winter semester I had to teach, and when you teach you can’t
compose. You have too much other activity. So on Christmas
vacation I would compose, and summer vacations, always.
brought you more pleasure, the teaching or the composing?
is my gift, and I love to teach. My students like my
teaching. I introduced a Ph.D. in Music at the University of
Texas, and all my students, who were my doctoral candidates, have
outstanding positions. One is a dean in Ohio and one is a
president of a section of the University of Texas. So I have
known that my teaching was not in vain.
BD: Did your
teaching change over the years?
not, because I taught not my ideas, but the ideas which I found in the
composer’s work. My last teaching assignment was one semester at
the University of Southern California, but I taught the same way as I
taught in Saint Louis at Washington University, or in Texas. I
had the good fortune that I had so much time in each university.
BD: Was your
teaching the same in the United States as it was in Vienna?
Vienna, the development of modern music was very limited. It was
a very conservative city. Through the foundation of the Society
of Contemporary Music and also the Society for Private Performances,
which Schoenberg founded to make audience familiar with contemporary
music, some of this contributed very much to the dissemination of the
BD: Tell me a
bit about your works with texts.
PP: I wrote
very many songs and choral pieces. One cantata was at the Music
festival in Vienna. In Prague they played an orchestra piece of
mine, and in Amsterdam they did a piece of mine. In Europe I had
very, very many connections, but when you come to a new country you
have to start from scratch.
BD: Did you
write any operas?
PP: Yes, a
one-act opera, but it wasn’t performed for political reasons. The
opera was written at the time where in Germany the Nazis started, and
all modern music was not performed any more. It is only a one-act
opera, so it is in the archives now.
BD: Do you
wish that it would get performed, or no?
because this type of libretto is passé. I concentrated in
the last years more on chamber music for wind instruments, for strings,
and for chamber orchestra quite a bit. Smaller groups make it
easier to get performed. If there’s an occasion to have a big
orchestra piece performed, it’s very minimal. If you want to have
it be performed, the publishers expect much better results from smaller
works. I have about thirty-eight or forty things at different
publishing houses — piano pieces, sonatas,
suites, string quartets.
people perform your music, do they ever find things in your music that
you did not know were there?
PP: No, I
don’t think the people who play this kind of music find things.
You have to tell them.
BD: You also
worked as a critic. Tell me about that.
PP: In Vienna was a big daily
called the Arbeiter-Zeitung (Workers Newspaper). It was an
organ of the Social Democratic Party, and in Vienna I was the
representative for public music from the Social Democratic Party, and
was music critic for this time with the consent of Schoenberg.
Schoenberg was very autocratic, and I had to ask him if I can accept
this. He said, “This paper doesn’t accept the advertising of
concerts and concert agents, so you can go there and be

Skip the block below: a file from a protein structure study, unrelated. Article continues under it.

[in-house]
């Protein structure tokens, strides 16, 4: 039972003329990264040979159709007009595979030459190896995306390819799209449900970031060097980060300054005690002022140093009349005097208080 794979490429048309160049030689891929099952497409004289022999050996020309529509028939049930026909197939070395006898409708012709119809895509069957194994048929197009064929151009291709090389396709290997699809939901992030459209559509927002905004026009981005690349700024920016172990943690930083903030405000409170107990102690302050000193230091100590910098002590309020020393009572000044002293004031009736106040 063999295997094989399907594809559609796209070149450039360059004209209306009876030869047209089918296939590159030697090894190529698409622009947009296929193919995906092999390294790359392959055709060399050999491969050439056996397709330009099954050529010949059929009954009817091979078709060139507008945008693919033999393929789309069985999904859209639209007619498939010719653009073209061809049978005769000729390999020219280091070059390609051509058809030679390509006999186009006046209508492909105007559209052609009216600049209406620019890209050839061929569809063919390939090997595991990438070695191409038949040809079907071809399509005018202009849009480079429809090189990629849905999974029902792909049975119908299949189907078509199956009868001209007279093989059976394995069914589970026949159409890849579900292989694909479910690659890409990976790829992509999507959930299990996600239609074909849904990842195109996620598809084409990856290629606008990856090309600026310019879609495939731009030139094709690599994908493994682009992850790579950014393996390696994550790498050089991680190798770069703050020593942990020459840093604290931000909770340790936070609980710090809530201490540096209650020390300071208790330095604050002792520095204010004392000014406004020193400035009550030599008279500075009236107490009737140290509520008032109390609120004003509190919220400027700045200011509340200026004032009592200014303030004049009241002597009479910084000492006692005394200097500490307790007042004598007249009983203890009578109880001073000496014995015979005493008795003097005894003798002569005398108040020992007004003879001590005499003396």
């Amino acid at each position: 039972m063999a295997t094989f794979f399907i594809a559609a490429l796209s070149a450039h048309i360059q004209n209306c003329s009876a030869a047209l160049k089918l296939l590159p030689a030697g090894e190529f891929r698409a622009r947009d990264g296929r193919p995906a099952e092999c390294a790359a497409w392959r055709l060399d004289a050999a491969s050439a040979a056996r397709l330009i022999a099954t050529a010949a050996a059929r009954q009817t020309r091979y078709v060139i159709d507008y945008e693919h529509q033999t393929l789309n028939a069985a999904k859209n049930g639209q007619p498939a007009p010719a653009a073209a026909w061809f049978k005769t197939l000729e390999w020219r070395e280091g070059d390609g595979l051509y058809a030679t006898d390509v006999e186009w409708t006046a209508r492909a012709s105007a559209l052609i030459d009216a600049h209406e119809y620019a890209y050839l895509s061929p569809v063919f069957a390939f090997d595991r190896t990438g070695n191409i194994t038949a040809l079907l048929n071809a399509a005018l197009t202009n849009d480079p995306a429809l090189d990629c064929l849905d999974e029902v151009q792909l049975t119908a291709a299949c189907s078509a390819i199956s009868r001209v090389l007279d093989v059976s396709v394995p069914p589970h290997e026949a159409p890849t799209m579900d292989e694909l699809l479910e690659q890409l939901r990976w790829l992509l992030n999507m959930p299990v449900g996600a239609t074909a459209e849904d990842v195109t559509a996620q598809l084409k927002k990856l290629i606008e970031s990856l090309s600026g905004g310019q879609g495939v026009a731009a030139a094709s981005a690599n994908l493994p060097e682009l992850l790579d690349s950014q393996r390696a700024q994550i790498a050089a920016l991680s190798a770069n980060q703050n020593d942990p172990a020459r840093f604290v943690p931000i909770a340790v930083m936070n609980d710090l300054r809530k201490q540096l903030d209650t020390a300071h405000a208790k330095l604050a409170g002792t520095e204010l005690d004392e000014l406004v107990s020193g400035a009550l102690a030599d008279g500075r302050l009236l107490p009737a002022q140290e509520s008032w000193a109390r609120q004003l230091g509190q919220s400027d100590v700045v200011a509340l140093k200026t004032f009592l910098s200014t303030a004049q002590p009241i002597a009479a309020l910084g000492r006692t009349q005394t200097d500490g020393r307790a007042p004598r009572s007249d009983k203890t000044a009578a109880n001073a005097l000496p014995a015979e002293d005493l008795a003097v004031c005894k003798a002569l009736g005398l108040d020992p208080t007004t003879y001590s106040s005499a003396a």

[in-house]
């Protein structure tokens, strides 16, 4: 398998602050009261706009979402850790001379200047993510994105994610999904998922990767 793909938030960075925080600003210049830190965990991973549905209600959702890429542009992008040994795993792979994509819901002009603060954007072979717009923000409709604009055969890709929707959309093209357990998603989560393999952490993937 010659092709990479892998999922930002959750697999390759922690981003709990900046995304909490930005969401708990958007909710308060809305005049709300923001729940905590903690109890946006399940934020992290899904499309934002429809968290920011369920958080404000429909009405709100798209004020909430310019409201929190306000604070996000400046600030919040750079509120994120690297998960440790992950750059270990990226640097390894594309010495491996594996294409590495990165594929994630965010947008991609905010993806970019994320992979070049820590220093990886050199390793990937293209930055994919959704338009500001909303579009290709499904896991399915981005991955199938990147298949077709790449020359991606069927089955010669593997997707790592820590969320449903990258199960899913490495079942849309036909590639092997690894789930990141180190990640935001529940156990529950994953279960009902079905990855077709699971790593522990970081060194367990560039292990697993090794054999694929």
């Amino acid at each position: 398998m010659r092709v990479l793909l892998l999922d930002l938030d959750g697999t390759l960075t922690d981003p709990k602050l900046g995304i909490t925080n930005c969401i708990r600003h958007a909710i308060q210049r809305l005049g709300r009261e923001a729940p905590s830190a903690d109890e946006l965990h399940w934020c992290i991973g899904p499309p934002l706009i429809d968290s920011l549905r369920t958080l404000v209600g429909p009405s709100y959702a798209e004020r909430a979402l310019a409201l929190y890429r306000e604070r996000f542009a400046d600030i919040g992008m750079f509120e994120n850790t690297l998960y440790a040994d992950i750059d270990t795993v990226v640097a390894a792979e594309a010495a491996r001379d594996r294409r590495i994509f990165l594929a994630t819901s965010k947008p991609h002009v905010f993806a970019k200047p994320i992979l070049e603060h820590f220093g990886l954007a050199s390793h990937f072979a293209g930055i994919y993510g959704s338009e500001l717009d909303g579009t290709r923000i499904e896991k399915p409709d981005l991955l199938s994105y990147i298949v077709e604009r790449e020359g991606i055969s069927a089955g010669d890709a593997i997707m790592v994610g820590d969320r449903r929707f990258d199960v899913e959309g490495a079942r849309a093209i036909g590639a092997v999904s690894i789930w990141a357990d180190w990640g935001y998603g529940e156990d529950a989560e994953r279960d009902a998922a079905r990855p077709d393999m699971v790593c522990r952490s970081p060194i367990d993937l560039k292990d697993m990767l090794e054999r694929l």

objective.” He knew that I was for new music, and this journal
was very widely read because in Vienna it is a plurality. Still,
the city of Vienna is Social Democratic. So I wrote reviews,
sometimes for Schoenberg — which was kind of
audacious — and several others.
BD: What is
— or should be — the role of the critic?
Objectivity is the role. No favoritism, but no emphasis of things
which don’t belong to the essence of the work. Of course, if you
write about the soloists, you write about the voice or the piano.
But if you write about new compositions, you should write about the
content of the new composition, whether it is an opera or a symphony or
a chamber work. You should not be prejudiced. Many critics
were — and are — prejudiced
against modern music. I read some articles in the American
dailies — not in New York or Los Angeles, but in smaller towns
— and you would be amazed how much conservative prejudice
there is against modern music.
BD: Is there
any way of fighting this?
[Laughs] A critic is independent. You can’t find him.
In that way, the critic is powerful. If
somebody writes something in The New
York Times, you should try to write a letter to him and say you
don’t agree with his notion.
BD: Is there
any way, though, of fighting the prejudice against modern music amongst
yes. That is done in musical journals quite a bit, especially the
young people to try to get publicity not only for music, but also in
writing. They write good articles, or progressive articles, in
the musical journals, so it is in general quite aggressive.
BD: What do
you feel are the basic obligations of a composer?
PP: To be
true to himself. It’s very simple, very simple. If a
composer writes what is given to him, he’s fine, but if he tries to
make something up, construct it from that which is not really inspired,
it is not good. So, if he’s true to his real self, then it will
be good music, in my opinion.
BD: I can
assume, then, that you have been truthful to yourself in your
Yes. When I wrote something, I believed in it. When I hear
modern music — even when the composer’s
conservative or modern or ultra-modern — if I
feel that there is a fidelity, then it is good music.
BD: I want to
thank you for spending the time with me this evening.
I’ve been delighted, and thank you for this. I hope it is what
you wanted. I am very grateful you’ve
given me the occasion to let off some steam.
-- -- -- --
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© 1986 Bruce Duffie
This interview was recorded on the telephone on October 22,
1986. Segments were used
on WNIB in 1988, 1993 and 1998. A copy of the unedited audio was
placed in the Archive of Contemporary
Music at Northwestern
transcription was made and posted on this
website in 2013.
To see a full list (with links) of interviews which have been
transcribed and posted on this website, click here.
broadcaster Bruce Duffie was with WNIB, Classical 97 in Chicago
from 1975 until its final moment as a classical station in February of
2001. His interviews have also appeared in various magazines and
journals since 1980, and he now continues his broadcast series on WNUR-FM,
as well as on Contemporary Classical Internet Radio.
You are invited to visit his website